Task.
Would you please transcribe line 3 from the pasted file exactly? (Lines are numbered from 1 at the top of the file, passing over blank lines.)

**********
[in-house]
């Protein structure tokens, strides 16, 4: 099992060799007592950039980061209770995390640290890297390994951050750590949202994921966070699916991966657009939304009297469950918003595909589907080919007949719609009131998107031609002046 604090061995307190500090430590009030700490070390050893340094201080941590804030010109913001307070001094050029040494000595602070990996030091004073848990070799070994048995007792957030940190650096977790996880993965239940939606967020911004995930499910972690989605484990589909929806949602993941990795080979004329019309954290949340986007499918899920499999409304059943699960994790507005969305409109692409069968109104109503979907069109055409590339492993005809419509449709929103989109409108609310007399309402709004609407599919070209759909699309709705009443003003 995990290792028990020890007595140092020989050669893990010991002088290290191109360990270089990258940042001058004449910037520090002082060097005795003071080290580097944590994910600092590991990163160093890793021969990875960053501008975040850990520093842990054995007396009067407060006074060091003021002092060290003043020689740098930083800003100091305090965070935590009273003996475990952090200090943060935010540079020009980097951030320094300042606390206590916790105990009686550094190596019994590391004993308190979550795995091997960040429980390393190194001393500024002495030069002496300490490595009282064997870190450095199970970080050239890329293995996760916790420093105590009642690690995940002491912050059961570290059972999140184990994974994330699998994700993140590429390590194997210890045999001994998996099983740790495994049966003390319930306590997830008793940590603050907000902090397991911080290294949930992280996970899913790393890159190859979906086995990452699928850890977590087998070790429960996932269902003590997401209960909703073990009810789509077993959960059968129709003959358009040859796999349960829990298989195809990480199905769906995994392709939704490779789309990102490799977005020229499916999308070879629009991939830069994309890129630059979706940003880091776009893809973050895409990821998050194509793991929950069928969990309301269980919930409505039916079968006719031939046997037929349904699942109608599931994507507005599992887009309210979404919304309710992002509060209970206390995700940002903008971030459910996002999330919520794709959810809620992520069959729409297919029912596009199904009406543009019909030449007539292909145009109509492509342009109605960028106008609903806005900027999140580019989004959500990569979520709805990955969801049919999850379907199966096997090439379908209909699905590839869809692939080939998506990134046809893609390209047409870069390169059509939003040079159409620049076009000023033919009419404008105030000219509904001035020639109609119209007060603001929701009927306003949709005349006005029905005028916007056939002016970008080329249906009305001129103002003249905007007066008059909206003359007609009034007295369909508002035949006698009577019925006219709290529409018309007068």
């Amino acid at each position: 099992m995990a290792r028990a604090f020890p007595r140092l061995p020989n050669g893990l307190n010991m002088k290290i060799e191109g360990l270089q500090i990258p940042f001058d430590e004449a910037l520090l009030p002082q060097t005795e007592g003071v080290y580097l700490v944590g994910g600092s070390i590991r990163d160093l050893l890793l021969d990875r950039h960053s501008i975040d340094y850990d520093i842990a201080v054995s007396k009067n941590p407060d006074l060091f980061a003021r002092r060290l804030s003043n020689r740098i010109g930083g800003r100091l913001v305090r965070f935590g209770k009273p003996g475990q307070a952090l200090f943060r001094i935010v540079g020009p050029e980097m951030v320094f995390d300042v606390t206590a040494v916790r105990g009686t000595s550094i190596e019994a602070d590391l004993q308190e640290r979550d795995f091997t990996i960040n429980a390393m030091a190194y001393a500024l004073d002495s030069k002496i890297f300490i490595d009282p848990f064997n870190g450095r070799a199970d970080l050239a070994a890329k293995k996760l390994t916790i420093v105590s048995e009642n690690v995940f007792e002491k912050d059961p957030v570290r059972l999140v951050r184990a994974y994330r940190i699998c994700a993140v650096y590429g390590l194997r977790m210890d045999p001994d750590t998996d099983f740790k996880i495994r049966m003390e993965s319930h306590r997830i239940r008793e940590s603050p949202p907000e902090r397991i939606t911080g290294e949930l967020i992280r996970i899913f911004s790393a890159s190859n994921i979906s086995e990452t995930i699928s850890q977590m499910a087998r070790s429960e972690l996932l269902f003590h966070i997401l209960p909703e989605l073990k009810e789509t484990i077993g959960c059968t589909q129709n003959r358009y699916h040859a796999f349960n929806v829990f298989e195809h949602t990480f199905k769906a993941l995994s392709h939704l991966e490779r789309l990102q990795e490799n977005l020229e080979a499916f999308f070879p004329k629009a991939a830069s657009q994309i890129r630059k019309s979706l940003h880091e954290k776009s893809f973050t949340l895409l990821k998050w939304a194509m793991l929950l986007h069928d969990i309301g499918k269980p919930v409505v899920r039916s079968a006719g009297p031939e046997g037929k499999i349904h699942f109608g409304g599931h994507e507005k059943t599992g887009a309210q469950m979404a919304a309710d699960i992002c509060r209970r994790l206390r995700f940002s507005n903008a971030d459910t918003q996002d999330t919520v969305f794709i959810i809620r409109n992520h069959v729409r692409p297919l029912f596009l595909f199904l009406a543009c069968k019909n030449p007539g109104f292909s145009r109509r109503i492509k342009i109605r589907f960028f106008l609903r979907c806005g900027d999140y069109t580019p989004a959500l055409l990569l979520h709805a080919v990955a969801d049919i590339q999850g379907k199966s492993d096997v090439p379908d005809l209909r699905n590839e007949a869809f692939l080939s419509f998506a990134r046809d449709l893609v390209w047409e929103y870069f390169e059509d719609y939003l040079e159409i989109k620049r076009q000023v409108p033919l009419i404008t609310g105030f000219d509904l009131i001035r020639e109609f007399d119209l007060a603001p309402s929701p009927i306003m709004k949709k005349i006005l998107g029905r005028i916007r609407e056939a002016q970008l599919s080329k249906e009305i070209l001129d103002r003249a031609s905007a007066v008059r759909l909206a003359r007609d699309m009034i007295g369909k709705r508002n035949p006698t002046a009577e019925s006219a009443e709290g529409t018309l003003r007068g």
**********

């Amino acid at each position: 099992m995990a290792r028990a604090f020890p007595r140092l061995p020989n050669g893990l307190n010991m002088k290290i060799e191109g360990l270089q500090i990258p940042f001058d430590e004449a910037l520090l009030p002082q060097t005795e007592g003071v080290y580097l700490v944590g994910g600092s070390i590991r990163d160093l050893l890793l021969d990875r950039h960053s501008i975040d340094y850990d520093i842990a201080v054995s007396k009067n941590p407060d006074l060091f980061a003021r002092r060290l804030s003043n020689r740098i010109g930083g800003r100091l913001v305090r965070f935590g209770k009273p003996g475990q307070a952090l200090f943060r001094i935010v540079g020009p050029e980097m951030v320094f995390d300042v606390t206590a040494v916790r105990g009686t000595s550094i190596e019994a602070d590391l004993q308190e640290r979550d795995f091997t990996i960040n429980a390393m030091a190194y001393a500024l004073d002495s030069k002496i890297f300490i490595d009282p848990f064997n870190g450095r070799a199970d970080l050239a070994a890329k293995k996760l390994t916790i420093v105590s048995e009642n690690v995940f007792e002491k912050d059961p957030v570290r059972l999140v951050r184990a994974y994330r940190i699998c994700a993140v650096y590429g390590l194997r977790m210890d045999p001994d750590t998996d099983f740790k996880i495994r049966m003390e993965s319930h306590r997830i239940r008793e940590s603050p949202p907000e902090r397991i939606t911080g290294e949930l967020i992280r996970i899913f911004s790393a890159s190859n994921i979906s086995e990452t995930i699928s850890q977590m499910a087998r070790s429960e972690l996932l269902f003590h966070i997401l209960p909703e989605l073990k009810e789509t484990i077993g959960c059968t589909q129709n003959r358009y699916h040859a796999f349960n929806v829990f298989e195809h949602t990480f199905k769906a993941l995994s392709h939704l991966e490779r789309l990102q990795e490799n977005l020229e080979a499916f999308f070879p004329k629009a991939a830069s657009q994309i890129r630059k019309s979706l940003h880091e954290k776009s893809f973050t949340l895409l990821k998050w939304a194509m793991l929950l986007h069928d969990i309301g499918k269980p919930v409505v899920r039916s079968a006719g009297p031939e046997g037929k499999i349904h699942f109608g409304g599931h994507e507005k059943t599992g887009a309210q469950m979404a919304a309710d699960i992002c509060r209970r994790l206390r995700f940002s507005n903008a971030d459910t918003q996002d999330t919520v969305f794709i959810i809620r409109n992520h069959v729409r692409p297919l029912f596009l595909f199904l009406a543009c069968k019909n030449p007539g109104f292909s145009r109509r109503i492509k342009i109605r589907f960028f106008l609903r979907c806005g900027d999140y069109t580019p989004a959500l055409l990569l979520h709805a080919v990955a969801d049919i590339q999850g379907k199966s492993d096997v090439p379908d005809l209909r699905n590839e007949a869809f692939l080939s419509f998506a990134r046809d449709l893609v390209w047409e929103y870069f390169e059509d719609y939003l040079e159409i989109k620049r076009q000023v409108p033919l009419i404008t609310g105030f000219d509904l009131i001035r020639e109609f007399d119209l007060a603001p309402s929701p009927i306003m709004k949709k005349i006005l998107g029905r005028i916007r609407e056939a002016q970008l599919s080329k249906e009305i070209l001129d103002r003249a031609s905007a007066v008059r759909l909206a003359r007609d699309m009034i007295g369909k709705r508002n035949p006698t002046a009577e019925s006219a009443e709290g529409t018309l003003r007068g």